Atrium Catalogue

Architecture of Totalitarian Regimes

of the XXth Century in Urban Management

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Home Object Catalogue Cloister of San Mercuriale

Cloister of San Mercuriale

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Piazza Saffi, City of Forlì
Emilia Romagna, Italy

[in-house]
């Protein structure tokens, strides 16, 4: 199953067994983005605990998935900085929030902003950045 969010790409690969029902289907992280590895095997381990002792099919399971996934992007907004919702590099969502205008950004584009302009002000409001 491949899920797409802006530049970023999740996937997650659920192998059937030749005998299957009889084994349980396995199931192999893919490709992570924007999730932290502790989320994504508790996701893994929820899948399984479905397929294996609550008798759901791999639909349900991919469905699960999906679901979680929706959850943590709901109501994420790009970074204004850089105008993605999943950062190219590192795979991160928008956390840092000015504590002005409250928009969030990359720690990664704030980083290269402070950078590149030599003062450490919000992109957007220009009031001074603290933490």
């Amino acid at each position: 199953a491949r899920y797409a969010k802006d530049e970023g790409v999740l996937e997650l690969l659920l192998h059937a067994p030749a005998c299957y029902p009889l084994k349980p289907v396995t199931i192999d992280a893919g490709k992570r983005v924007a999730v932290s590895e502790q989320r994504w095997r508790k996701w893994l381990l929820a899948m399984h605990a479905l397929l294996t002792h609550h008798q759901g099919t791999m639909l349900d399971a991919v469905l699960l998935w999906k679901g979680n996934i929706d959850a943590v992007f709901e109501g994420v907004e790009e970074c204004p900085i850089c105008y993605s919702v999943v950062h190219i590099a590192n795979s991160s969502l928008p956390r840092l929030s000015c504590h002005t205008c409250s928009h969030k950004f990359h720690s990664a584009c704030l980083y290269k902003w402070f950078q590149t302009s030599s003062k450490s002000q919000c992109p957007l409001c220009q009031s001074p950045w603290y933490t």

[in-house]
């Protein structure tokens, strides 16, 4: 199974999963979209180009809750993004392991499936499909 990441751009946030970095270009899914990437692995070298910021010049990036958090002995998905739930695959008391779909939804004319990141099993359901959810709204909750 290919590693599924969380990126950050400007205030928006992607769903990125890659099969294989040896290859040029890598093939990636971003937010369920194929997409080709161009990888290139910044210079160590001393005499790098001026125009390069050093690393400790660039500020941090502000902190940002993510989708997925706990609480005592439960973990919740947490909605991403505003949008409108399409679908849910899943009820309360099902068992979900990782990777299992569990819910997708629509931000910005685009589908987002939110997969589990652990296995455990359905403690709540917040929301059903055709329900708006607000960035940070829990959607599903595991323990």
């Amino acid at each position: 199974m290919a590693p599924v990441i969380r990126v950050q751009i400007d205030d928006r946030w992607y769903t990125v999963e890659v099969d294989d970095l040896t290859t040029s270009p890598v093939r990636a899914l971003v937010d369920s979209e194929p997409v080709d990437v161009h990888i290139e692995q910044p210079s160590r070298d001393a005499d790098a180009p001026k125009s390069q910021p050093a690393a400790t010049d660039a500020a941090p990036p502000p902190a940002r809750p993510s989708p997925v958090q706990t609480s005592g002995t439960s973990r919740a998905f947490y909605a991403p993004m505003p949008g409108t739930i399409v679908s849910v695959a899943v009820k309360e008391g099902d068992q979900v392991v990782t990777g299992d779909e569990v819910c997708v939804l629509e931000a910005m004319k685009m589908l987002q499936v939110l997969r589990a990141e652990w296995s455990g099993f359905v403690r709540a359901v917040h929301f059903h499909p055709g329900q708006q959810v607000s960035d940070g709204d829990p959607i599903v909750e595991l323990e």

The monumental complex of San Mercuriale is the most important in Forlì. At the beginning of the 20th century, the basilica underwent some transformation in the façade and bell tower separation; later on, following the construction of the Post Office, the parvis steps were also modified. In the 1930s, at the time when works were being carried out in the adjoining lot occupied by the old Inland Revenue Office, it was decided to ““to stop the spoilage going on in the old cloister, to tear down the walls concealing the view of the harmonious courtyard, porticoes and classical tank; to protect the arcades by means of an artistic gate and make this place a temple and altar, to pay tribute to the immortal spirit of the Martyrs of the Nation” (Casadei, 1928). Entrusted with the said project, Gustavo Giovannoni decided to tear down the curtain walls enclosing the cloister and to rebuild the parts overlooking Piazza Saffi where too many interventions were clearly visible. His main idea was to create a passageway connecting Piazza Saffi to Piazza XX Settembre at the back of it, by building an additional portico wing. The arches of the portico facing Piazza Saffi were moved back. Started as a restoration work, in the end the intervention resulted in a completely new complex built by neglecting historical techniques and widely using contemporary technologies for the construction of new columns, cross-vaults and reinforced concrete slabs, clay/cement mix floors etc